By the time Snow Leopard shipped only a careful examination of the Apple web site would turn up the odd reference to ZFS left unscrubbed. Whatever momentum ZFS had enjoyed within the Mac OS X product team was gone. I’ve heard a couple of theories and anecdotes from people familiar with the situation; first some relevant background.

Sun was dying. After failed love affairs with IBM and HP (the latter formed, according to former Sun CEO, Scott McNealy, by two garbage trucks colliding), Oracle scooped up the aging dame with dim prospects. The nearly yearlong process of closing the acquisition was particularly hard on Sun, creating uncertainty around its future and damaging its bottom line. Despite the well-documented personal friendship between Steve Jobs and Oracle CEO, Larry Ellison (more on this later), I’m sure this uncertainty had some impact on the decision to continue with ZFS.

In the meantime Sun and NetApp had been locked in a lawsuit over ZFS and other storage technologies since mid-2007. While Jonathan Schwartz had blogged about protecting Apple and its users (as well as Sun customers of course), this likely lead to further uncertainly. On top of that, filesystem transitions are far from simple. When Apple included DTrace in Mac OS X a point in favor was that it could be yanked out should any sort of legal issue arise. Once user data hit ZFS it would take years to fully reverse the decision. While the NetApp lawsuit never seemed to have merit (ZFS uses unique and from-scratch mechanisms for snapshots), it indisputably represented risk for Apple.

Finally, and perhaps most significantly, personal egos and NIH (not invented here) syndrome certainly played a part. I’m told by folks in Apple at the time that certain leads and managers preferred to build their own rather adopting external technology—even technology that was best of breed. They pitched their own project, an Apple project, that would bring modern filesystem technologies to Mac OS X. The design center for ZFS was servers, not laptops—and certainly not phones, tablets, and watches—his argument was likely that it would be better to start from scratch than adapt ZFS. Combined with the uncertainty above and, I’m told, no shortage of political savvy their arguments carried the day. Licensing FUD was thrown into the mix; even today folks at Apple see the ZFS license as nefarious and toxic in some way whereas the DTrace license works just fine for them. Note that both use the same license with the same grants and same restrictions. Maybe the technical arguments really were overwhelming (note however that ZFS was working internally on the iPhone), and maybe the risks really were insurmountable. I obviously have my own opinions, and think this was a great missed opportunity for the industry, but I never had the burden of weighing the totality of the facts and deciding. Nevertheless Apple put an end to its ZFS work; Apple’s from-scratch filesystem efforts were underway.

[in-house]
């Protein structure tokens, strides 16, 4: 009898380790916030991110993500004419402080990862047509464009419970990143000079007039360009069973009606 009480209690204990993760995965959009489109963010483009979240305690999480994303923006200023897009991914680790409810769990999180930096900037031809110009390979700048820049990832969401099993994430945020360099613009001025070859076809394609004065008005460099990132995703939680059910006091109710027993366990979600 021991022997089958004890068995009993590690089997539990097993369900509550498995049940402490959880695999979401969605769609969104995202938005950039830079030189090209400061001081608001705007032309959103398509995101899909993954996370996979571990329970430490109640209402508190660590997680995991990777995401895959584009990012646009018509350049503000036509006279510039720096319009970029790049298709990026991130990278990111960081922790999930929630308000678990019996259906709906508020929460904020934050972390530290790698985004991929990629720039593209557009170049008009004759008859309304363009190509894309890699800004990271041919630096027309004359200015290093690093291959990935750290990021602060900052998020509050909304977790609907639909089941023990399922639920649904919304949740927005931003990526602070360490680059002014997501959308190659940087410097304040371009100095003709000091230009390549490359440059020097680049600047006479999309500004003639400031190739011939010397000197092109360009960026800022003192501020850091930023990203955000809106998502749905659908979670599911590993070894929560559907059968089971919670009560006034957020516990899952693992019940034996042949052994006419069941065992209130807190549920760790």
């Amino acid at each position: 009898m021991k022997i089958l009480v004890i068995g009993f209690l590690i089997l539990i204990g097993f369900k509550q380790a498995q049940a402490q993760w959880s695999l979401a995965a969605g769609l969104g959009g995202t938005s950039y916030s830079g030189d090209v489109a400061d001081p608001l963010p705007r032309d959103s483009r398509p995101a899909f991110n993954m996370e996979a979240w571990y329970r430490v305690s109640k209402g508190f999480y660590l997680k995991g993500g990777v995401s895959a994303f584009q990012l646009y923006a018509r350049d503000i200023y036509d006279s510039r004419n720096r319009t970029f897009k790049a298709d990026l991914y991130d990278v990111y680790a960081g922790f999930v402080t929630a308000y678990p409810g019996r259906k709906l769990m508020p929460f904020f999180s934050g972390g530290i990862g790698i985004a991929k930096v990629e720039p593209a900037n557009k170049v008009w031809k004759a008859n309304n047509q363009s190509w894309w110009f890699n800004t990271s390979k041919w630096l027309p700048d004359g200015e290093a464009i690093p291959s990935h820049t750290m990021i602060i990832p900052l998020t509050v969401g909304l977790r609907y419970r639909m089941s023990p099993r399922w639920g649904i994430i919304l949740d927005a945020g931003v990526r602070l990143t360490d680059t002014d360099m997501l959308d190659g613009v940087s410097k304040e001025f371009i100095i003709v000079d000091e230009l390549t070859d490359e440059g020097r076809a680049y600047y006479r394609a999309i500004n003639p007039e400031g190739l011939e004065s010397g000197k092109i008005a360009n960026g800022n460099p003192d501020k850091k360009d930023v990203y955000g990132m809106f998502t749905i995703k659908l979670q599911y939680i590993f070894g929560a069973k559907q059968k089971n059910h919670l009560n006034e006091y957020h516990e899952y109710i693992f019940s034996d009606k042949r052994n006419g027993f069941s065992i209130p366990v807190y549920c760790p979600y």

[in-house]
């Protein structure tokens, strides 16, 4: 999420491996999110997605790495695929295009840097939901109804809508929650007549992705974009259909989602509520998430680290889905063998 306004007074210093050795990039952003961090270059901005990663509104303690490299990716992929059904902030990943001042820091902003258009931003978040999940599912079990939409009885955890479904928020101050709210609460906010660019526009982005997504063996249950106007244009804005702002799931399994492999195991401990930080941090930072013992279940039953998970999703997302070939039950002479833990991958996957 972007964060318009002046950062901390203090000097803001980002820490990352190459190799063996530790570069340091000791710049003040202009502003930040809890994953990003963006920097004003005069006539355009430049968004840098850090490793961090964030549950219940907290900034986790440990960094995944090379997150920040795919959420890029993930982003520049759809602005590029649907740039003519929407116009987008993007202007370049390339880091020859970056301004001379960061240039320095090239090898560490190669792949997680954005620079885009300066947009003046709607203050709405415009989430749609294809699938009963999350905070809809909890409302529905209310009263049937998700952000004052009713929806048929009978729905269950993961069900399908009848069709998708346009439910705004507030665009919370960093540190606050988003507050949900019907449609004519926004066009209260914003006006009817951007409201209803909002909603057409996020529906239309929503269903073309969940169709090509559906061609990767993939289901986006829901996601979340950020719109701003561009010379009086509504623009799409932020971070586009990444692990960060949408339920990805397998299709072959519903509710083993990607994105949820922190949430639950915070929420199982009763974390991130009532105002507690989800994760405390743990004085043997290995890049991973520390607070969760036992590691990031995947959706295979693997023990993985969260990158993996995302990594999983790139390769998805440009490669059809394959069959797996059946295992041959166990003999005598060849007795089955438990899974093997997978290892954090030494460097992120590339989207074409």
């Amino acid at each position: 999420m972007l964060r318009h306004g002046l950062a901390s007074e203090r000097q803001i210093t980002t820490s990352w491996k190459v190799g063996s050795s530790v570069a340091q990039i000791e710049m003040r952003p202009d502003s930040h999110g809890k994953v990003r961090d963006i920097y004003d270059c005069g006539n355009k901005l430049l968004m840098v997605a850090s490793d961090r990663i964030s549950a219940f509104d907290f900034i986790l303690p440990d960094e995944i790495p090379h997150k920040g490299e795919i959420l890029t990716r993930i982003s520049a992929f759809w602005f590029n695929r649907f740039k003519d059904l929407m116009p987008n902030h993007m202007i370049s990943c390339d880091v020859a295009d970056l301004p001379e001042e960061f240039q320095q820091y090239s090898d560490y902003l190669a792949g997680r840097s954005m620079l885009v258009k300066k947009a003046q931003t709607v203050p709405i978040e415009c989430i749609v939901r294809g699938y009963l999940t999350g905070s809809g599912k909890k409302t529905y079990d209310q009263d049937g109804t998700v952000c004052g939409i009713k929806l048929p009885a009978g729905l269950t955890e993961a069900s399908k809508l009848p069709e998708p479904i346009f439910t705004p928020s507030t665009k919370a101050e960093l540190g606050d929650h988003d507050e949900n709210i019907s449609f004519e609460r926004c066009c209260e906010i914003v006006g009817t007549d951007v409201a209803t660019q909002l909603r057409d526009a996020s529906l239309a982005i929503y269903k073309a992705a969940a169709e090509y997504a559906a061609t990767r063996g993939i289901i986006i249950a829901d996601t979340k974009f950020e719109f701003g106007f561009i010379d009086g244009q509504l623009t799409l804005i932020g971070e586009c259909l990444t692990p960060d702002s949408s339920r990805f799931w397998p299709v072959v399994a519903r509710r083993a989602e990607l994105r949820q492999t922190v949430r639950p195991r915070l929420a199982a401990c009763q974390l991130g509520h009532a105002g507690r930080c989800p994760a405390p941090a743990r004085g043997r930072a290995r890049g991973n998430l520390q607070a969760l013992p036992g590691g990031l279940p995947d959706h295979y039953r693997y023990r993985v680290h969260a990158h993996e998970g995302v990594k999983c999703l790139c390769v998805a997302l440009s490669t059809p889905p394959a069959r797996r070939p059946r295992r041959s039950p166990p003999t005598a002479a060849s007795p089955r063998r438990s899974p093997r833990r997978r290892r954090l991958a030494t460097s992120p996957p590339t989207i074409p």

The Little Engine That Still Couldn’t (2010)

Amazingly that wasn’t quite the end for ZFS at Apple. The architect for ZFS at Apple had left, the project had been shelved, but there were high-level conversations between Sun and Apple about reviving the port. Apple would get indemnification and support for their use of ZFS. Sun would get access to the Apple File Protocol (AFP—which, ironically, seems to have been collateral damage with the new APFS), and, more critically, Sun’s new ZFS-based storage appliance (which I helped develop) would be a natural server and backup agent for millions of Apple devices. It seemed to make some sort of sense.

The excruciatingly debilitatingly slow acquisition of Sun finally closed. The Apple-ZFS deal was brought for Larry Ellison’s approval, the first born child of the conquered land brought to be blessed by the new king. “I’ll tell you about doing business with my best friend Steve Jobs,” he apparently said, “I don’t do business with my best friend Steve Jobs.”

(Amusingly the version of the story told quietly at WWDC 2016 had the friends reversed with Steve saying that he wouldn’t do business with Larry. Still another version I’ve heard calls into question the veracity of their purported friendship, and has Steve instead suggesting that Larry go f*ck himself. Normally the iconoclast, that would, if true, represent Steve’s most mainstream opinion.)

And that was the end.

Epilogue (2016)